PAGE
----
Tuesday, 10 August 2010

Consultants: Why a good one is essential for new FY1s

I must say I am a blessed man. I have a roof over my head and a career that will provide for myself and a future family ahead of me (unless of course I do something plain stupid and get struck off).

However, most of my colleagues are in a similar position. Everything is looking good for now. So what about actually being in work?

I am lucky to have a rather superb consultant in charge of our Care of the Elderly team. Not only does he have an undying need to make sure each and every one of his patients gets the best care they could possibly get, but he goes about it in the most amiable, upbeat and pleasant way you possibly could. This being on top of the fact he is responsible for no less than 40 inpatients (in a small DGH) with clinics and suchlike and a very small team to back him up.

It's a pleasure to work with him. He helps out as much as he can, he makes himself available to chat at all hours (one of the first things he did was give me his mobile number and told me to call him "any time"). Most importantly, he treats all his team as equals, himself included. I feel invigorated and eager to work with him. Yes he'll point out what you've done wrong, but in a way you will do nothing but learn from the situation and become a better doctor.


"And ye shall be cast into the firey pits of FAILURE!"
Now, contrast that with a consultant who I was under at medical school. A polar opposite more obvious there could not be. Like most doctors, he cared for his patients, however, his treatment of his colleagues (read "underlings" in his mind) was nothing short of appalling. Regularly reducing the students to tears with his overly brutal approach to junior education, making a mockery of staff and student alike in front of each other and even patients was the order of the day. He wasn't even part of the "old guard" of consultants who were simply "God". He simply was inserting his head slowly into an anatomical region with enough of a chip on his shoulder that the entire product line of Heinz tomato ketchup could not satisfactorily cover it.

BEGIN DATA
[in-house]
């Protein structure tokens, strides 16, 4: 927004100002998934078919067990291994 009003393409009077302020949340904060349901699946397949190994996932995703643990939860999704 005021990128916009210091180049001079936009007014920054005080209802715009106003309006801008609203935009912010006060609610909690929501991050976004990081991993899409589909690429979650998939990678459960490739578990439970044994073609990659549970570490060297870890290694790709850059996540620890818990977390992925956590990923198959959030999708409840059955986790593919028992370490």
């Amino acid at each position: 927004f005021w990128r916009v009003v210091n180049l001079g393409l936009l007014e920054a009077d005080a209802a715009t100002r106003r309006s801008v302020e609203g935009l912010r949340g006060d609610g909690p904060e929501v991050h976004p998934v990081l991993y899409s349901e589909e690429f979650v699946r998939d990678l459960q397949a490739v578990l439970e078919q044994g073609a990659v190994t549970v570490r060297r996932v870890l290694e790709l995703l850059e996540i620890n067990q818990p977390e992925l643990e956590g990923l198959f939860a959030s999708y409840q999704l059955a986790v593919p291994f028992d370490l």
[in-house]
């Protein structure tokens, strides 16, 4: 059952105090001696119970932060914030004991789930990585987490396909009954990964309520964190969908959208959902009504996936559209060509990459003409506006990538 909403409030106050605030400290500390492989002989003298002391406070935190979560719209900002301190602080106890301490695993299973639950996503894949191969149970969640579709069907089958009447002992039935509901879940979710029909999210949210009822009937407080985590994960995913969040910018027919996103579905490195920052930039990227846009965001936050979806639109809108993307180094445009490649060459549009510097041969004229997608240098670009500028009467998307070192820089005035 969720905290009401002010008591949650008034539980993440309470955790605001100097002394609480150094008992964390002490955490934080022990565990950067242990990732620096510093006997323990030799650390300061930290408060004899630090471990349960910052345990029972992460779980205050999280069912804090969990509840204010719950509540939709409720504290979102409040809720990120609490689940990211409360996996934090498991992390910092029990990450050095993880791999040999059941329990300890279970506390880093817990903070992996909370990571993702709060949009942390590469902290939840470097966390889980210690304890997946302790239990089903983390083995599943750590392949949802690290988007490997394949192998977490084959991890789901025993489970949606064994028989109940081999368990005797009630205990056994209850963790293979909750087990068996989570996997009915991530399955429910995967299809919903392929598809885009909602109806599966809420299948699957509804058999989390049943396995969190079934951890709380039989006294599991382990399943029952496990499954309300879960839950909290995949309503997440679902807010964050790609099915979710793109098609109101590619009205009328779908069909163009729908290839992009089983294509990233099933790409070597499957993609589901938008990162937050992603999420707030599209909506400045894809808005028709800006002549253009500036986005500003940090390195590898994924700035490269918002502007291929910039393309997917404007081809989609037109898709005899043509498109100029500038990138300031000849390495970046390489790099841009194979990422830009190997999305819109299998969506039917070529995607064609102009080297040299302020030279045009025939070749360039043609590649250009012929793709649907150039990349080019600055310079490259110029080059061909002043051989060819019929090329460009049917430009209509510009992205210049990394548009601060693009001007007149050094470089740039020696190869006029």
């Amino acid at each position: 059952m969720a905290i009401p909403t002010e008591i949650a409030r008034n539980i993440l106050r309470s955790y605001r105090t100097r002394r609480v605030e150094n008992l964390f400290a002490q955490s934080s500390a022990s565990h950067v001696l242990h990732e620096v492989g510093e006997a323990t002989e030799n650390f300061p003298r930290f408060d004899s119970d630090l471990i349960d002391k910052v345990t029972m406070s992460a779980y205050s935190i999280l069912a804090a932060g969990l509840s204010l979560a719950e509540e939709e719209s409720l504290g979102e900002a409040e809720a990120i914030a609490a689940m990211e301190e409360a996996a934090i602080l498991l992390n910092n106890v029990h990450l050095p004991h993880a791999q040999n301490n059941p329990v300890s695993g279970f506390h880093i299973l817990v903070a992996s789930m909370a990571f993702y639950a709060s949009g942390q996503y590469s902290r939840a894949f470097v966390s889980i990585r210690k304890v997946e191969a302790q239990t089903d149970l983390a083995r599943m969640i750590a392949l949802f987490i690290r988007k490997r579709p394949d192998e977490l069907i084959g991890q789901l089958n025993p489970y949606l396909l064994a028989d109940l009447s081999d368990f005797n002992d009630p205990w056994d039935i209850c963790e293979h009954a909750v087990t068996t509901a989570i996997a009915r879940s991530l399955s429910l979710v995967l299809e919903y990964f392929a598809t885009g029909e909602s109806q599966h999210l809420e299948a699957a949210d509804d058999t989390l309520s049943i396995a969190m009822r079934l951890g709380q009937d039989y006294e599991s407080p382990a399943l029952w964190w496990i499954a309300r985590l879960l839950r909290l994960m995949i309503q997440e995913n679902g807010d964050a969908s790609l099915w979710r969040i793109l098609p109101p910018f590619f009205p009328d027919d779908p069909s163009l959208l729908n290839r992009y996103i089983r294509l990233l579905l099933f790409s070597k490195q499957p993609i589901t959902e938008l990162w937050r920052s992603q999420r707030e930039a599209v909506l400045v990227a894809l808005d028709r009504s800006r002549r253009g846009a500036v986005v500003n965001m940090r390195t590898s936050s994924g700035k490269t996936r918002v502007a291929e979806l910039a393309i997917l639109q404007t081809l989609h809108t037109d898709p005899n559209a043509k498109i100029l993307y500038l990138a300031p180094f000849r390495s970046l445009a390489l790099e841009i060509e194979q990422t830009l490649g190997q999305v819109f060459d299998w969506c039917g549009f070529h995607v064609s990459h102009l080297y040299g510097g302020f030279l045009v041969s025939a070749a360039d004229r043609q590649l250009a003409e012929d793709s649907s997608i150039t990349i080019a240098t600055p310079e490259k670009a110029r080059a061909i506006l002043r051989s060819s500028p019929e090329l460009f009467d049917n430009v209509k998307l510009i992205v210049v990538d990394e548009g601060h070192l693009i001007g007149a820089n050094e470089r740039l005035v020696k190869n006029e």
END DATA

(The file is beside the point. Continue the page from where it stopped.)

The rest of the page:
Now, for someone like me, it made me work harder. When he told me in an assessment, "I hold no hope for you and I wouldn't count yourself amongst next semester's cohort," (which was apparently quite light going by some of the things he told my colleagues) it drove me to work much harder to go "I'll show you". I promptly merited my OSCEs.

However, it drove some of my colleagues to tipping point. One student who was otherwise high-flying crashed in their OSCEs. It, as expected, turned out to be the one blotch on their otherwise sterling medical school career.

At the end of the day, the work needs to be done, the lessons need to be learnt. As an F1, it is the role of Dr Jr and his colleagues to learn and take point from many of the consultants we will work with in years to come. I'm lucky to have such a good one. If any consultants are reading this, remember, the F1s will be tomorrow's consultants - we don't want to be gods, please don't teach us it's the only way to do things.

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